Interviewer: "What about doping?"
Kawa: "There is no doping in gliding."
Interviewer: "You’re a doctor. How could performance-enhancing drugs help you?"
Kawa: "They couldn’t. ??? It’s impossible…That’s the strange thing about aviation as a whole, all these banned substances would do more harm than good. There is no magic remedy that can help a person who is healthy, but there are plenty of substances that could definitely do harm."
Interviewer: "But there are substances that can help to improve your stamina. Some flights last for 5, 6 or even 7 hours. Performance-enhancing drugs allow you to process data faster and charge you."
Kawa: "Yes, but after the period of high comes a sudden low."
Interviewer: "But that’s after the flight."
Kawa: "Not necessarily. And you have to keep up the pace for two weeks. It could only have a negative effect."
Interviewer: "So basically nobody uses anything."
Kawa: "It would be dangerous, because such substances could have serious effects on a pilot. Here I mean drugs, amphetamines, or other stimulants, which could affect a pilot’s heartbeat during a flight. If someone is walking along the street and something like this happens because they wanted to get a kick and it didn’t work, they can just lie down until it passes or wait for the ambulance to arrive. However, if somebody has a health problem during a flight then unfortunately it has to end tragically. Aviation regulations governing medical issues list a few substances among the drugs used for doping which are banned because they could have a negative effect on someone’s abilities."
Interviewer: "Have you ever come across any examples of people trying to boost their performance in any way?"
Kawa: "I have never come across this problem in aviation or gliding, and I’ve never heard of a situation where someone was using something. And I do not have the slightest suspicions regarding my opponents, some of whom I have at times lost to, that they were using some form of doping which could help them. That’s why I am so disappointed that the International Aviation Federation, the FAI, has gone on an anti-doping drive. It’s a nightmare for sportsmen! The authorities want to know exactly where you’re going to be three months in advance so that they can easily find you at any time. Because apparently some madmen in other sports inject urine into their bladders before samples are taken. That’s just sick…In my opinion for us in would be enough to conduct tests during competitions, for example using a simple breathalyser."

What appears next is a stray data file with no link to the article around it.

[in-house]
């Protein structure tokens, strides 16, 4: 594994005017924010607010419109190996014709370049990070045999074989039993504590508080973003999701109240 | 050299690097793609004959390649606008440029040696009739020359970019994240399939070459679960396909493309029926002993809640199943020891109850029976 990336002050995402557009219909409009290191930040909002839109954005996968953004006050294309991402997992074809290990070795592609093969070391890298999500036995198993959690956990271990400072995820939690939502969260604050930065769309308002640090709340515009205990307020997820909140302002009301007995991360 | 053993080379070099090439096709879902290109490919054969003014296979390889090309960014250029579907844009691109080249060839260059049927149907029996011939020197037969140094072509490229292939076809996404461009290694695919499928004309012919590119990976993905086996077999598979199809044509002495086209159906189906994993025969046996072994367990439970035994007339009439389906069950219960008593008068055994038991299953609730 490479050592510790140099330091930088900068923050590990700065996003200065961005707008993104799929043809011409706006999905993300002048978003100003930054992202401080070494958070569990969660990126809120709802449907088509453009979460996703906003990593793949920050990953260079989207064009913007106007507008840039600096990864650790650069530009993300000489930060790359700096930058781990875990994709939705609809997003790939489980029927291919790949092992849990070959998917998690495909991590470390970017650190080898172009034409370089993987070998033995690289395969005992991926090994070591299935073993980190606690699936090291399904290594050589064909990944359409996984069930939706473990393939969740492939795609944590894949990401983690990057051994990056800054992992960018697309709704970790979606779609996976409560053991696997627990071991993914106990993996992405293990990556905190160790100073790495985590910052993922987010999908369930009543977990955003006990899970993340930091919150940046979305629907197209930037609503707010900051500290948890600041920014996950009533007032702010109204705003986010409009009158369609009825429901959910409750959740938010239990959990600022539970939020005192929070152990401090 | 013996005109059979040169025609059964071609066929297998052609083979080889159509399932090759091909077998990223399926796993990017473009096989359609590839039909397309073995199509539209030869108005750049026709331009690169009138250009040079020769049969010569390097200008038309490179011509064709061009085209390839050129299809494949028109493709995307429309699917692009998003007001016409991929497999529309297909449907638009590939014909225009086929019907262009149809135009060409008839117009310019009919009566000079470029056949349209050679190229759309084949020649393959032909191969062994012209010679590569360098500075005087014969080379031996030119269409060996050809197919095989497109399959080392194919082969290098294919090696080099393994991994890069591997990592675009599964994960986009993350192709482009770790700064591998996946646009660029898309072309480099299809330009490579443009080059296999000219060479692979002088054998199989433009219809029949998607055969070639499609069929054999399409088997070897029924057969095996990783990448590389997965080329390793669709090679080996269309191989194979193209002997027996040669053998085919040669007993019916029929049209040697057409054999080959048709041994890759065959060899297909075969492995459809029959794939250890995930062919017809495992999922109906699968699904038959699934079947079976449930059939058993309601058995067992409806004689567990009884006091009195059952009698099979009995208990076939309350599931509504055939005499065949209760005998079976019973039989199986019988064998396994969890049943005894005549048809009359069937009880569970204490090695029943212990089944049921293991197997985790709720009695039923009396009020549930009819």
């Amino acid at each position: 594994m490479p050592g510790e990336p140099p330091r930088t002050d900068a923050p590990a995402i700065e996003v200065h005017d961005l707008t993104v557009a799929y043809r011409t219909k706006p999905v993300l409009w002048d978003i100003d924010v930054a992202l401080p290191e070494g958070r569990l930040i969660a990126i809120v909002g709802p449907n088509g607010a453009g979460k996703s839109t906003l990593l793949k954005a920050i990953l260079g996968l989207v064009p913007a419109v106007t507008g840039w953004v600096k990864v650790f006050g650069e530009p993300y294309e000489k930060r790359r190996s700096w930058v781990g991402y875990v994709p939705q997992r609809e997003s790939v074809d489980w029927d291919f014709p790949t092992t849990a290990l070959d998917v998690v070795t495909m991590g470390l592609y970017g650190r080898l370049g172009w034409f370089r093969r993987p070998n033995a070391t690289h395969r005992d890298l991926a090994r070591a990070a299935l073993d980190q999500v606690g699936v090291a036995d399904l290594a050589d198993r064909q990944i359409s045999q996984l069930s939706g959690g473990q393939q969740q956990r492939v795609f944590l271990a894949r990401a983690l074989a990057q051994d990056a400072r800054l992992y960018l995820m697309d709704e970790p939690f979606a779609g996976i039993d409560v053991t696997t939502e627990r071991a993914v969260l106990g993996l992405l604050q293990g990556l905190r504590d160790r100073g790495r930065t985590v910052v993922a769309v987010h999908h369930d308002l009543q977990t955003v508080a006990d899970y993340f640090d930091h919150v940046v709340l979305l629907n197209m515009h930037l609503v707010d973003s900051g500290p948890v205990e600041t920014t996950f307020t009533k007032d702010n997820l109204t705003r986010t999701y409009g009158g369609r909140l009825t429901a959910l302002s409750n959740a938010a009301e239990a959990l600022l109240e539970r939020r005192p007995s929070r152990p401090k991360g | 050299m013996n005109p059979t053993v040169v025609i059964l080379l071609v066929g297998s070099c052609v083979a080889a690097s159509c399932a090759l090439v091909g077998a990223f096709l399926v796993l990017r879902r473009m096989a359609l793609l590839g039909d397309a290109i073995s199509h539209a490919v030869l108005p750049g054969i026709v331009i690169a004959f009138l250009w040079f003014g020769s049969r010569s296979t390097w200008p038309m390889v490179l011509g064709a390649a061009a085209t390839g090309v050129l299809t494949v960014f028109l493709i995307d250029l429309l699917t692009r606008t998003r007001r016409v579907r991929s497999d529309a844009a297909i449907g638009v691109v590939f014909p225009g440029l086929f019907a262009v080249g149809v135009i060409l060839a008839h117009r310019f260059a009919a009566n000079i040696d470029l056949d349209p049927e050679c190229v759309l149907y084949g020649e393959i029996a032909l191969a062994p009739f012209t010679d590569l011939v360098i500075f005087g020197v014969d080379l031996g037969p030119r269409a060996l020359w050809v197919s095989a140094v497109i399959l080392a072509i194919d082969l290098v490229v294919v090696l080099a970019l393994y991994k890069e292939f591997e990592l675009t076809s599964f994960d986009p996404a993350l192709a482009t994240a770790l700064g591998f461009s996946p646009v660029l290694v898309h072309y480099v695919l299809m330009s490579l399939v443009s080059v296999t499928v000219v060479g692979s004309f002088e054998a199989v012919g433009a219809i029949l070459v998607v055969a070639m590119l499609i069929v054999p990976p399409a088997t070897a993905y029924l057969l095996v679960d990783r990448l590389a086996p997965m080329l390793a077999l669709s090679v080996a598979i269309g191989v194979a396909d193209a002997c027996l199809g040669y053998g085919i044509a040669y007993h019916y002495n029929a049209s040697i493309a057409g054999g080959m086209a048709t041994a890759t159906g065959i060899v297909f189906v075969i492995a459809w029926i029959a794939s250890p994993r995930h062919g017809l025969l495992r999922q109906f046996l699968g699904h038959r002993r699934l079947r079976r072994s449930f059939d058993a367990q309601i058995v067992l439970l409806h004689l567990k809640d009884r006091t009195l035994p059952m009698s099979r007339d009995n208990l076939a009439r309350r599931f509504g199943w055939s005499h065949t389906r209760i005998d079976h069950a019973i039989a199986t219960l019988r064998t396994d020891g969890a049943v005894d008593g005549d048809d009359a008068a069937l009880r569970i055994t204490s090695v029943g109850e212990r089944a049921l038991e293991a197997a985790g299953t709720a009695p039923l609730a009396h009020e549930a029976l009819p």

Interviewer: "So from what you’re saying it looks as if the FAI are really checking to see if there are any potential suiciders amongst the gliding elite. That’s bordering on the absurd."
Kawa: "There’s a creaky old organisation called WADA that doesn’t know what to do with its money and has gone a bit mad. If they do exclude someone from flying it will be pure coincidence because someone has taken cough medicine, or they’ve been unlucky and eaten beef containing beta-adrenolite. It’s as if we tested chess players for steroids, although I’m sure they’re hassling them as well."
Interviewer: "With chess players it could be possible. There are substances which have a powerful short-term effect on intellectual ability."
Kawa: "Ok, maybe. But even if that’s true they have to be taken during competitions, and could then be tested for and detected. What’s more, I would be astonished if the substances didn’t have a negative effect on chess players’ intellectual capacity in the long-term. It seems highly unlikely that someone who uses their intellect all the time would risk damaging it in any way. If someone does use something like that then I suspect it’s a one-off. The later effects are highly destructive: schizophrenia, depression. And the anti-doping agencies won’t leave us alone, even outside competitions."
Interviewer: "Because in competition there is always someone who wants to make the path to victory easier."
Kawa: "It definitely wouldn’t be the pilots who achieve world class results year after year. I think there will always be people who will try it out, whether it’s in a car, a plane, or a glider, but it’s rather suicidal. In my opinion it’s impossible to find something that would help over the long-term and can be taken outside of competitions. It would be absurd for a pilot to take some of the banned substances on the list. How on earth could steroids help? You have to take part in gliding over many years. It’s not a sport where you become successful, earn huge amounts of money and then disappear. It takes years of hard work, experience, and non-stop learning. It’s not like someone revising for an exam, it lasts for years. My opinion is that if there was a substance that helped pilots intellectually then there would be a shocking number of schizophrenics. It takes ten years of experience if you want to reach a world class level…"
Sky Full of Heat